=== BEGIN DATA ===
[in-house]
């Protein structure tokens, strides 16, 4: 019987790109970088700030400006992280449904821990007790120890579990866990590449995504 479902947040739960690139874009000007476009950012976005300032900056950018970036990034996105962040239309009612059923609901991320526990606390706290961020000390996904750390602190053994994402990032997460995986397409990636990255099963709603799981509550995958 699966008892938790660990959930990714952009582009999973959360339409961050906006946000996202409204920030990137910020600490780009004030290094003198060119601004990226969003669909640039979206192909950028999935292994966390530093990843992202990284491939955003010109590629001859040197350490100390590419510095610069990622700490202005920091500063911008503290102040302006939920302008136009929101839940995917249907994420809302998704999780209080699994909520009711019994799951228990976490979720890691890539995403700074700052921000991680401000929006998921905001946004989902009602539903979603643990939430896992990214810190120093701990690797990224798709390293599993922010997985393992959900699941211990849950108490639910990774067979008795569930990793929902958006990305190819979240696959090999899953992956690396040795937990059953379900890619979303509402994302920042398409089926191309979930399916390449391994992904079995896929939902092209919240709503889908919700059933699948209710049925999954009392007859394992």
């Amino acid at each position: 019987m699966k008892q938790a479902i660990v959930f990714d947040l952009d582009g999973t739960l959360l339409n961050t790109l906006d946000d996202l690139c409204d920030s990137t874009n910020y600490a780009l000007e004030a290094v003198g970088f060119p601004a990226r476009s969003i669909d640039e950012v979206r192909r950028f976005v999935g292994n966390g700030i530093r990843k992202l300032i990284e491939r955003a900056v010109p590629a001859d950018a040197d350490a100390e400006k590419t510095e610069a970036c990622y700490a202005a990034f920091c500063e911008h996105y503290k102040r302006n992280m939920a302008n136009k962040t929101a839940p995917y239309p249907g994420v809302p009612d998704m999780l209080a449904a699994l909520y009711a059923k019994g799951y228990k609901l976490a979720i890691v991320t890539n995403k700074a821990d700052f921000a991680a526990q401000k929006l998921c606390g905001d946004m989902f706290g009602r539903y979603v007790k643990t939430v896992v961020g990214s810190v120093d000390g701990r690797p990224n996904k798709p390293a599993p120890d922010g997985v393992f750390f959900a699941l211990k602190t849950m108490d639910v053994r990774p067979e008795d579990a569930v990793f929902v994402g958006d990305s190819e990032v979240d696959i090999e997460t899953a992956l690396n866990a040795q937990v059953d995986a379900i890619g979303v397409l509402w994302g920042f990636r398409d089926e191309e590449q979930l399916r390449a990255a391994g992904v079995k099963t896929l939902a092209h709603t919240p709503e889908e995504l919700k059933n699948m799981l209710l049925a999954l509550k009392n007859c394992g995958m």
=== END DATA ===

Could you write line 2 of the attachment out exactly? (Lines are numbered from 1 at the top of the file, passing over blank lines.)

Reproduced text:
């Protein structure tokens, strides 16, 4: 019987790109970088700030400006992280449904821990007790120890579990866990590449995504 479902947040739960690139874009000007476009950012976005300032900056950018970036990034996105962040239309009612059923609901991320526990606390706290961020000390996904750390602190053994994402990032997460995986397409990636990255099963709603799981509550995958 699966008892938790660990959930990714952009582009999973959360339409961050906006946000996202409204920030990137910020600490780009004030290094003198060119601004990226969003669909640039979206192909950028999935292994966390530093990843992202990284491939955003010109590629001859040197350490100390590419510095610069990622700490202005920091500063911008503290102040302006939920302008136009929101839940995917249907994420809302998704999780209080699994909520009711019994799951228990976490979720890691890539995403700074700052921000991680401000929006998921905001946004989902009602539903979603643990939430896992990214810190120093701990690797990224798709390293599993922010997985393992959900699941211990849950108490639910990774067979008795569930990793929902958006990305190819979240696959090999899953992956690396040795937990059953379900890619979303509402994302920042398409089926191309979930399916390449391994992904079995896929939902092209919240709503889908919700059933699948209710049925999954009392007859394992």